DescriptionA large portion of New Zealand's Scottish population can trace its roots to St. Ann's, the departure point for a steady migration of about 900 residents. The exodus, which lasted 8 years, began in 1851 when the Rev. Norman MacLeod and 130 residents sailed from St. Ann's Harbour for Australia. Disappointed with conditions in Australia, the party moved in 1854 to New Zealand, where they found their promised land at Waipu.
Despite the loss of almost half its population during the 1850s, St. Ann's remains the heart of Cape Breton's Gaelic community. The lore of the clans was embodied in the figure of Angus McAskill, the Scottish giant who lived and died at St. Ann's. Residents of St. Ann's still recount tales of McAskill's great strength and appetite.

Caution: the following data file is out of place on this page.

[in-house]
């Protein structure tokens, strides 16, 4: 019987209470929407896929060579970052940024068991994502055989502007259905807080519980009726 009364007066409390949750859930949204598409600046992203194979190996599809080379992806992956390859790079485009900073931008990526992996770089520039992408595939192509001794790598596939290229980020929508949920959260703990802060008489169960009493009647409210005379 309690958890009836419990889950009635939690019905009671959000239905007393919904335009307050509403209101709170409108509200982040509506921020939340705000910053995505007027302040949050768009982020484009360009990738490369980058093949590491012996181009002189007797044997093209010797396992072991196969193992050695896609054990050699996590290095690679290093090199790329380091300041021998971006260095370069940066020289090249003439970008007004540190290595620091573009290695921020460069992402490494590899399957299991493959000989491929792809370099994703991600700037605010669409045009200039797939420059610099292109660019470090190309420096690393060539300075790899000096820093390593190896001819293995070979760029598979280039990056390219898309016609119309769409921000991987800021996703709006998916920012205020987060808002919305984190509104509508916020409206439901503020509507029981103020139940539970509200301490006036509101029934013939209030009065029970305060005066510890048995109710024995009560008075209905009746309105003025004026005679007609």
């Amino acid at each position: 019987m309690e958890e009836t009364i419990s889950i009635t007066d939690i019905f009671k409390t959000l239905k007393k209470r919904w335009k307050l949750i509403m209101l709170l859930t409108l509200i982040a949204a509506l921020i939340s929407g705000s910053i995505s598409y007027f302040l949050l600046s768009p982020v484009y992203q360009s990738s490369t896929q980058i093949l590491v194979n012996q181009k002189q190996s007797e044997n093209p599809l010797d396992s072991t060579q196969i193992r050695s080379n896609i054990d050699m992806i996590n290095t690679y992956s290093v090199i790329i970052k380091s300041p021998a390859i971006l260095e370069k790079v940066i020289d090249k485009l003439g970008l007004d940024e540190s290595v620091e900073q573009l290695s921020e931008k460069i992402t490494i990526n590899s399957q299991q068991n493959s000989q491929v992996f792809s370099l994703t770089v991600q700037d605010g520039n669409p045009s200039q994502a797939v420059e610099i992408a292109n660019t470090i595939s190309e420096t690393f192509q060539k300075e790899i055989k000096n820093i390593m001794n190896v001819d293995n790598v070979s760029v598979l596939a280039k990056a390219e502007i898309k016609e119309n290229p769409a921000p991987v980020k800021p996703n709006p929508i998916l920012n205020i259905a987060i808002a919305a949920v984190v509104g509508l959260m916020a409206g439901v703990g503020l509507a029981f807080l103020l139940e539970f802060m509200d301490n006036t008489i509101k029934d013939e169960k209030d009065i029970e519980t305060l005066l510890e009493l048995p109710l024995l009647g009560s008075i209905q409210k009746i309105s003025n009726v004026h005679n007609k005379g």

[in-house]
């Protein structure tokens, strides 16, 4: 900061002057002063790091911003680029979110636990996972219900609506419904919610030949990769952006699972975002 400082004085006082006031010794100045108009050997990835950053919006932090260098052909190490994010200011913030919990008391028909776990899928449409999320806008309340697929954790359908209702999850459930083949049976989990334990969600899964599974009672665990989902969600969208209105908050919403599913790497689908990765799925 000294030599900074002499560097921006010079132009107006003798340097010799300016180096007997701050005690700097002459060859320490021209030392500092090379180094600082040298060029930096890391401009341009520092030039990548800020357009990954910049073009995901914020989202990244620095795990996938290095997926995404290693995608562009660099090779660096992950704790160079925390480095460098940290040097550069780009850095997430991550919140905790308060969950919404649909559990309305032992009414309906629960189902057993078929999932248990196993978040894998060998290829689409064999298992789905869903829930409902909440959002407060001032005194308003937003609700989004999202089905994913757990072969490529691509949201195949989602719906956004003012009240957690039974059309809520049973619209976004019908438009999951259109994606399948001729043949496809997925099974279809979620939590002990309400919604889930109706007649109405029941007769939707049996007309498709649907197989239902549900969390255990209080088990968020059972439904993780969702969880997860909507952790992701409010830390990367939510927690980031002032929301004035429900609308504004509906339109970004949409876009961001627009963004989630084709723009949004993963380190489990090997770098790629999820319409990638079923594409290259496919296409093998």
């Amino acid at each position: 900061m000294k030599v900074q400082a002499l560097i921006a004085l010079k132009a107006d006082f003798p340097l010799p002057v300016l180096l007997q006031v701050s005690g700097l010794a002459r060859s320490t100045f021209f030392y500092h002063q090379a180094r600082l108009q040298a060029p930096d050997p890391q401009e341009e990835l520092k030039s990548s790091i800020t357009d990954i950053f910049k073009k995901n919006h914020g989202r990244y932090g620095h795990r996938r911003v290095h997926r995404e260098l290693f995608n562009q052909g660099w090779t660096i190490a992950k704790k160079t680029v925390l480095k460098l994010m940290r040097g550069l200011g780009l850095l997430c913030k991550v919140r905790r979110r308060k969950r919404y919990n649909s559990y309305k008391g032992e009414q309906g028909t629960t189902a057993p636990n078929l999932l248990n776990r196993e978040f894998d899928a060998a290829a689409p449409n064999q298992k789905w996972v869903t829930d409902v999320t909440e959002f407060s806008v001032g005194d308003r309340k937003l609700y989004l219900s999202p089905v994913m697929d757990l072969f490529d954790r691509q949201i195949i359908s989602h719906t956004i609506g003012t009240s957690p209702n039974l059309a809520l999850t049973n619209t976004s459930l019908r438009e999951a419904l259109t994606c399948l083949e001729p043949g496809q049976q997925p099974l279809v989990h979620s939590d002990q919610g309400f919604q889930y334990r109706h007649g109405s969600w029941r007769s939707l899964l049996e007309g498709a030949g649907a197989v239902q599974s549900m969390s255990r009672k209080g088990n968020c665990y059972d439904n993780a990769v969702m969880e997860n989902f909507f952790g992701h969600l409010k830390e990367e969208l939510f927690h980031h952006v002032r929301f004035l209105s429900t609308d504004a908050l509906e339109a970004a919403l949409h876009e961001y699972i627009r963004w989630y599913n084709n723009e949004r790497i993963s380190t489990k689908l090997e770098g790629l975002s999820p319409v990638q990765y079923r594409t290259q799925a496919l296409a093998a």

Things to SeeThe Gaelic College of Celtic Arts and Crafts